Björk calls for protest in Iceland over proposed international energy construction

"Nature has no lawyer to defend her case"


Photo​graphy ​by​ Nina Corcoran

Björk and the Heart of Iceland organization held a surprise press conference in Reyjkavík on Friday morning during which they called for an immediate global protest to preserve Iceland’s highlands in the face of international energy construction. The protest, planned to last for 11 days, exposes government plans for a power-line cutting through Icelandic dams and power plants.

“There are laws here for wild animals, you can’t hunt them unless you have permission,” explained Björk. “The same should be for our nature, but it is not so. Right now there are over 50 energy-harnessing requests in the system, but no ‘Leave nature alone’ requests. Nature has no lawyer to defend her case.”

She continued, “Iceland is a magic place, and what’s so amazing is that the proportion is pretty special. A vast wilderness means there’s no infrastructure, so you can get things done here so easily. The nation joins together, but what’s also scary is when the bank crash happened, the government, who has only been in power for two years, used 80 areas to harness energy resources from, and now they’ve reduced that down to 54… We can’t go the legal route. The only way is to tell the world about it and get the people to look at their conscious, and the government of Iceland should be thinking along similar lines.”

Nina Corcoran, Bjork 3

The Icelandic superstar (who sported a detailed beaded mask tied up by two hair-buns) hosted the private press conference at local venue Gamla Bíó to stress the urgency of derailing potential construction plans. As a recent Reuters article details, a high voltage energy line may be built over the course of 10 years to transfer power from their local volcanoes to England. To fight this, Björk started a Facebook page titled Gætum Garðsins” (meaning “Protect the Park”). Those who live in Iceland can sign a petition by contacting in the next 11 days.

While 70,000 foreigners have signed their names on, Björk urged us to remember the nature of the protest. “This is just the beginning,” she said. “We are all volunteering our free time; we’re artists pretending we’re good at statistics and megawatts. It’s very DIY, so we have to improvise and we’re making it up as we go. We’re trying to re-define Iceland and make sure there’s room for everyone: tourists, farmers and Icelanders. Just saying you agree with us means a lot. If you get foreigners supporting our views, it mirrors back here to the people in power and they listen to us crazy artists!”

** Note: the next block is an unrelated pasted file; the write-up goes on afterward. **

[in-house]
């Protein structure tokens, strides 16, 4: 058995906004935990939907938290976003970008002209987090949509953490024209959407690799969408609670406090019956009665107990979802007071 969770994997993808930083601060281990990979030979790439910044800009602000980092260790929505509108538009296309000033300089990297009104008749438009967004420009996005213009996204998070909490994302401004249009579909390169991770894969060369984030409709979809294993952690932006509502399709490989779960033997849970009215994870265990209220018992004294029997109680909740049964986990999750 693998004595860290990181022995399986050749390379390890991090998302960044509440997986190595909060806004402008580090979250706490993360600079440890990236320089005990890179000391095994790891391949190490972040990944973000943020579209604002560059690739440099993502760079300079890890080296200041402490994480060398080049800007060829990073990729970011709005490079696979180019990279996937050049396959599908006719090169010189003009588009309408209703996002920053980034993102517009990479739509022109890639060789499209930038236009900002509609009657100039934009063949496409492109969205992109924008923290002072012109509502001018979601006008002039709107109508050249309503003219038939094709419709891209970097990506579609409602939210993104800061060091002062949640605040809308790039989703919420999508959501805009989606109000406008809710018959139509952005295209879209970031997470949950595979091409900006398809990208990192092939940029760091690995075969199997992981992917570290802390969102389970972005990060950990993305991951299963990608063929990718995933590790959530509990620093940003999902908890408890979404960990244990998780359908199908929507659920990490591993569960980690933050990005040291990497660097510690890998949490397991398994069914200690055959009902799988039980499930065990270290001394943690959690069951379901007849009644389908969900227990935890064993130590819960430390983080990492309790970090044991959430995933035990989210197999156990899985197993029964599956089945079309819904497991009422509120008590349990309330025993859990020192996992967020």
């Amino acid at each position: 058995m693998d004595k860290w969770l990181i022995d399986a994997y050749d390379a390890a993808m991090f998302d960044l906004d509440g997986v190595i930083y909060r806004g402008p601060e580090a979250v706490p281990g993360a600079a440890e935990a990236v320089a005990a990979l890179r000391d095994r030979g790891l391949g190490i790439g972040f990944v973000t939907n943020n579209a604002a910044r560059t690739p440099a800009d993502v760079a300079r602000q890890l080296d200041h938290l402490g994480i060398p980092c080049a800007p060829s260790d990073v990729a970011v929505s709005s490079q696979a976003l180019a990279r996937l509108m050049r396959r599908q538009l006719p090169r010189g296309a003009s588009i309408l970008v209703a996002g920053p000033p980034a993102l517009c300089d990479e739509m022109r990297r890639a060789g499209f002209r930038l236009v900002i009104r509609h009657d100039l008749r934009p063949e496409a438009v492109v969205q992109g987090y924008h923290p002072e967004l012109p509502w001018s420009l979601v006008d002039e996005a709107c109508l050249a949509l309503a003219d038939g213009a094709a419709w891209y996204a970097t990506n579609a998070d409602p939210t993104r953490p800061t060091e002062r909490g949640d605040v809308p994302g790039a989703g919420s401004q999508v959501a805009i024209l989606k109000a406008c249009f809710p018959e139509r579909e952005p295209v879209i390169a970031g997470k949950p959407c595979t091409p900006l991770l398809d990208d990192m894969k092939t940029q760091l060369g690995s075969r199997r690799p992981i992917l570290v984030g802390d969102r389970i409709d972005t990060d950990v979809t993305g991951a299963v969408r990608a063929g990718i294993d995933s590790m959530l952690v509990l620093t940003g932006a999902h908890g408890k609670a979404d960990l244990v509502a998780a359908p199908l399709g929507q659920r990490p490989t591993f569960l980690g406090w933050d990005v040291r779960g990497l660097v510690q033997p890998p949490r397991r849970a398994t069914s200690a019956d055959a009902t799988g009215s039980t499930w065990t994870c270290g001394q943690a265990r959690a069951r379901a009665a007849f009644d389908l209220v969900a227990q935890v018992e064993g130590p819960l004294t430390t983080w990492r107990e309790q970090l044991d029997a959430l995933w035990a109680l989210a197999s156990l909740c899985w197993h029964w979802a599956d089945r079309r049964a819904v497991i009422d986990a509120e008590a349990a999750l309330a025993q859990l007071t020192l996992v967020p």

It should come as no surprise that she’s protesting to preserve the land. Many of her music videos feature the country’s landscapes, including “Stonemilker” off this year’s excellent Vulnicura. Her use of Icelandic nature was also addressed at her recent MoMA exhibit.

Nina Corcoran, Bjork 5

While last year’s “Stopp – Let’s Protect the Park” project (organized by director Darren Aronofsky with Patti Smith and Björk performing) raised ISK 35 million (USD $310,000), resulting in some areas being saved, Heart of Iceland’s other creator, Andri Snaer Magnason, understands the inevitability of time. “These government agreements could end Icelandic wilderness in three years,” he said at the conference. “Sometimes we get cynical, but we have pushed the machines out of some very valuable areas and surveys prove that 80% of Icelanders want to help us. Locals are seeing that if we declare areas National Parks, then they can turn their barns into guest houses.”

She confirmed that they’re “dreaming” of making a T-shirt and selling it via Facebook, profits of which could be used towards hiring lawyers to fight the government in a legal battle. “Life’s too short, so I have decided to put all my energy into Iceland and all the time I can spare from music writing. I can be more valuable here in Iceland, not just preach, but actually change things rather than flying around the world trying to fight global warming. If we manage to make the Iceland’s Highlands a national park, that would be the biggest thing we could do in our lifetime.”

What happens when the 11 days have passed? “We’re in it for the long haul,” said Björk. “It’s baby steps and this is a marathon to make the public and the world aware, and ask them if they want to support us, we need the weight of the world’s opinion.”

Björk has also shared a video explaining the protest, which you can watch below, followed by her video for “Declare Independence.” Update: Also check out video from the press conference.